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Equilibrium Asset Prices and Investor Behavior in the Presence of Money Illusion

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  • Suleyman Basak
  • Hongjun Yan

Abstract

This article analyzes the implications of money illusion for investor behavior and asset prices in a securities market economy with inflationary fluctuations. We provide a belief-based formulation of money illusion which accounts for the systematic mistakes in evaluating real and nominal quantities. The impact of money illusion on security prices and their dynamics is demonstrated to be considerable even though its welfare cost on investors is small in typical environments. A money-illusioned investor's real consumption is shown to generally depend on the price level, and specifically to decrease in the price level. A general-equilibrium analysis in the presence of money illusion generates implications that are consistent with several empirical regularities. In particular, the real bond yields and dividend price ratios are positively related to expected inflation, the real short rate is negatively correlated with realized inflation, and money illusion may induce predictability and excess volatility in stock returns. The basic analysis is generalized to incorporate heterogeneous investors with differing degrees of illusion.

Suggested Citation

  • Suleyman Basak & Hongjun Yan, 2008. "Equilibrium Asset Prices and Investor Behavior in the Presence of Money Illusion," Yale School of Management Working Papers amz2402, Yale School of Management, revised 01 Aug 2009.
  • Handle: RePEc:ysm:somwrk:amz2402
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    File URL: http://icfpub.som.yale.edu/publications/2402
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    Cited by:

    1. Markus K. Brunnermeier & Christian Julliard, 2008. "Money Illusion and Housing Frenzies," Review of Financial Studies, Society for Financial Studies, vol. 21(1), pages 135-180, January.
    2. Cvitanic, Jaksa & Malamud, Semyon, 2011. "Price impact and portfolio impact," Journal of Financial Economics, Elsevier, vol. 100(1), pages 201-225, April.
    3. Hongjun Yan, 2010. "Is Noise Trading Cancelled Out by Aggregation?," Management Science, INFORMS, vol. 56(7), pages 1047-1059, July.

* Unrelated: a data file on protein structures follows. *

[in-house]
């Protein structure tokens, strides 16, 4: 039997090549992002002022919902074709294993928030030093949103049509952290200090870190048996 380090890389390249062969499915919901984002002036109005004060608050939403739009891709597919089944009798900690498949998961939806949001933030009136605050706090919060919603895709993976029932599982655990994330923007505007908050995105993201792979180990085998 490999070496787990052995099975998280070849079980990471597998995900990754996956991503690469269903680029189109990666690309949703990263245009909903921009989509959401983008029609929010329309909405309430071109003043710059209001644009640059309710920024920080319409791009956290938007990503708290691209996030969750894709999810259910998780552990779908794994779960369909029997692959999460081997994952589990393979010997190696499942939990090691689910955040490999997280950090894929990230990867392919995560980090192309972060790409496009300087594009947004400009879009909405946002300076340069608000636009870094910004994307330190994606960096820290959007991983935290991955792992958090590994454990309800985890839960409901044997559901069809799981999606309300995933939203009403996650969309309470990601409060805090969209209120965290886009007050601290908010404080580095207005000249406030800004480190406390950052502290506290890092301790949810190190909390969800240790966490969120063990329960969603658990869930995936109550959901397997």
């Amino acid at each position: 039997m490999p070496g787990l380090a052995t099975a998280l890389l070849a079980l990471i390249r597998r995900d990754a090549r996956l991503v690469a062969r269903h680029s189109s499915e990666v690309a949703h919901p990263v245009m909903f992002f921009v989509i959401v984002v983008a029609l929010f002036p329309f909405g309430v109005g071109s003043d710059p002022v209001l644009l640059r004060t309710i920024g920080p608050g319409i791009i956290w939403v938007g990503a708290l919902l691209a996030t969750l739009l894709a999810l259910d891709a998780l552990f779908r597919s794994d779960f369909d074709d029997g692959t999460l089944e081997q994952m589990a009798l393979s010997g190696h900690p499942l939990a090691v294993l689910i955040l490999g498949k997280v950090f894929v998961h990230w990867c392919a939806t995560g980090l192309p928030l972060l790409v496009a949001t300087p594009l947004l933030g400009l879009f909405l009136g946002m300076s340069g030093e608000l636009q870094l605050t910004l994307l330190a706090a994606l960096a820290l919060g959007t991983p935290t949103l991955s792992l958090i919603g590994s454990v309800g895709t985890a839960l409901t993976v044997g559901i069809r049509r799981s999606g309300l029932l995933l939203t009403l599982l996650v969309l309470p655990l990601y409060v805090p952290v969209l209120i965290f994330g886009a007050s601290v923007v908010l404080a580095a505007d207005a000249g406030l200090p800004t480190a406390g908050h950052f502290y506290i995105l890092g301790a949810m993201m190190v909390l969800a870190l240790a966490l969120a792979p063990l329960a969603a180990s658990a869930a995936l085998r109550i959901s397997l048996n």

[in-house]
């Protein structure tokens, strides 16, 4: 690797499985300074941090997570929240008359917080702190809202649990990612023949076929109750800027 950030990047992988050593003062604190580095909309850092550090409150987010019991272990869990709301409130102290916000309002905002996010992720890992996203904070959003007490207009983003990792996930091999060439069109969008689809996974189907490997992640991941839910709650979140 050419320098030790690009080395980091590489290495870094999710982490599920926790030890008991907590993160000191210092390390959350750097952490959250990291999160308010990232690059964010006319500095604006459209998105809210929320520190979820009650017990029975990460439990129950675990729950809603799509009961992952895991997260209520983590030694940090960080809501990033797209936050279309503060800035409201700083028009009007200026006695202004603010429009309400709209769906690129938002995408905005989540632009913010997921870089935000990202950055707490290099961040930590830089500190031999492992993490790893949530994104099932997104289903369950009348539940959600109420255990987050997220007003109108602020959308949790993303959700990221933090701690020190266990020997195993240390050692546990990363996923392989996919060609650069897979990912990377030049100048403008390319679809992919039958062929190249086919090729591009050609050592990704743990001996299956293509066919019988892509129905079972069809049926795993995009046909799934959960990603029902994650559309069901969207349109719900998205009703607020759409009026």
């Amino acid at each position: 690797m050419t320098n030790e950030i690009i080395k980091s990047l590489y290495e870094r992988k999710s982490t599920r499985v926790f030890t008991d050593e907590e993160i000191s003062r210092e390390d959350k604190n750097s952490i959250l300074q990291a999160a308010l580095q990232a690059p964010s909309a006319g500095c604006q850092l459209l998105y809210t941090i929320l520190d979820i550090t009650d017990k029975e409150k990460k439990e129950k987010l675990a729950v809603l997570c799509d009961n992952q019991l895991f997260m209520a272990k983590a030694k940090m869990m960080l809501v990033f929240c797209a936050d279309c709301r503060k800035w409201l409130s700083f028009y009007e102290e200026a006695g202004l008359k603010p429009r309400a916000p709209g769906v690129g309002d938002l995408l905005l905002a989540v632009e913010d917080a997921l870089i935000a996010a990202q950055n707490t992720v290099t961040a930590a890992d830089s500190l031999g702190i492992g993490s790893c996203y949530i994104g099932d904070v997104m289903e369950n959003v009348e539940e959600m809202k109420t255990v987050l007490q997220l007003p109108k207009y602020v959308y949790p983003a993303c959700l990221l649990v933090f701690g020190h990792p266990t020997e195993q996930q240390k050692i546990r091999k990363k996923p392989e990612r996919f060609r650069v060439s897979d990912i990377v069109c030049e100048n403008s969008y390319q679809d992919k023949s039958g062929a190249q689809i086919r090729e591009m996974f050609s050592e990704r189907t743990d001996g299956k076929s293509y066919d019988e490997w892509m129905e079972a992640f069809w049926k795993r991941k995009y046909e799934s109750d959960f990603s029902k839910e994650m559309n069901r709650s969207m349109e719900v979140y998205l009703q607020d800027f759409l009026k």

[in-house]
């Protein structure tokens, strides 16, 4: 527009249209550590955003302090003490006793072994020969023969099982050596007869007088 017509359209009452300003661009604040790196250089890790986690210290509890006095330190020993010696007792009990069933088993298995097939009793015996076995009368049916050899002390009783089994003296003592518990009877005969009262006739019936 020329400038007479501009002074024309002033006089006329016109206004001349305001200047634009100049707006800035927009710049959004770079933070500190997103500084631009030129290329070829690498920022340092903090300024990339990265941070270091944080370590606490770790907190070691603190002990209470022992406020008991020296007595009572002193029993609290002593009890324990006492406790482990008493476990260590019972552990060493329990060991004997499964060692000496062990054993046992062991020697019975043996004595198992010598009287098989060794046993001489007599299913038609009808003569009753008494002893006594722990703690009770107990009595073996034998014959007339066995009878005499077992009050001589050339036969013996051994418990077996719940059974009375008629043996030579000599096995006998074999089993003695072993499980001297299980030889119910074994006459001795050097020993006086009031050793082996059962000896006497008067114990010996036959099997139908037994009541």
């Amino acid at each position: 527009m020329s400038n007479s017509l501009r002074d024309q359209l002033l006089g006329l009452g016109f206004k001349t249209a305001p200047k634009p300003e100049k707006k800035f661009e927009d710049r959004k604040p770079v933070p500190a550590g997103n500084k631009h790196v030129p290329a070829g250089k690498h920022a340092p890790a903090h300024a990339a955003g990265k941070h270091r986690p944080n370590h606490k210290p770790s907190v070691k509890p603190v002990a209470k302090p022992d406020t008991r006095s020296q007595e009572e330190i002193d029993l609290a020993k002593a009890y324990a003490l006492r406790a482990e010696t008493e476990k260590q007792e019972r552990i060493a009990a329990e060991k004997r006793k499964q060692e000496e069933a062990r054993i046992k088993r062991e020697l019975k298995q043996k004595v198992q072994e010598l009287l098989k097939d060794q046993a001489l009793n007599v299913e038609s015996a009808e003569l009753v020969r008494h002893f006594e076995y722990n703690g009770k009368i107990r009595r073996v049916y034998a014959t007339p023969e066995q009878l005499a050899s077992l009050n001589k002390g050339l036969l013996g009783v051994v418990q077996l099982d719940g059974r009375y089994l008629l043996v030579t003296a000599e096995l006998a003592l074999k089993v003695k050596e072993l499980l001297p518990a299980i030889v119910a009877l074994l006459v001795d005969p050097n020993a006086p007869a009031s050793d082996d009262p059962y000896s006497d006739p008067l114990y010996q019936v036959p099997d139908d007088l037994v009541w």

4. Shengxing Zhang & Ricardo Lagos, 2016. "Turnover Liquidity and the Transmission of Monetary Policy," 2016 Meeting Papers 1569, Society for Economic Dynamics.
    5. Gwangheon Hong & Bong Lee, 2013. "Does Inflation Illusion Explain the Relation between REITs and Inflation?," The Journal of Real Estate Finance and Economics, Springer, vol. 47(1), pages 123-151, July.
    6. Jianjun Miao & Danyang Xie, "undated". "Monetary Policy and Economic Growth under Money Illusion," Boston University - Department of Economics - Working Papers Series wp2007-045, Boston University - Department of Economics.
    7. Miao, Jianjun & Xie, Danyang, 2013. "Economic growth under money illusion," Journal of Economic Dynamics and Control, Elsevier, vol. 37(1), pages 84-103.
    8. Monika Piazzesi & Martin Schneider, 2007. "Inflation Illusion, Credit, and Asset Pricing," NBER Working Papers 12957, National Bureau of Economic Research, Inc.
    9. Tom Engsted & Thomas Q. Pedersen, 2016. "The predictive power of dividend yields for future infl?ation: Money illusion or rational causes?," CREATES Research Papers 2016-11, Department of Economics and Business Economics, Aarhus University.
    10. Schmeling, Maik & Schrimpf, Andreas, 2011. "Expected inflation, expected stock returns, and money illusion: What can we learn from survey expectations?," European Economic Review, Elsevier, vol. 55(5), pages 702-719, June.
    11. Ricardo Lagos & Shengxing Zhang, 2015. "Monetary Exchange in Over-the-Counter Markets: A Theory of Speculative Bubbles, the Fed Model, and Self-fulfilling Liquidity Crises," NBER Working Papers 21528, National Bureau of Economic Research, Inc.
    12. repec:eee:ecofin:v:44:y:2018:i:c:p:167-192 is not listed on IDEAS

    More about this item

    Keywords

    Money Illusion; Asset Pricing; New Keynesian; Bounded Rationality; Equilibrium; Expected Inflation;

    JEL classification:

    • C60 - Mathematical and Quantitative Methods - - Mathematical Methods; Programming Models; Mathematical and Simulation Modeling - - - General
    • D50 - Microeconomics - - General Equilibrium and Disequilibrium - - - General
    • D90 - Microeconomics - - Micro-Based Behavioral Economics - - - General
    • G12 - Financial Economics - - General Financial Markets - - - Asset Pricing; Trading Volume; Bond Interest Rates

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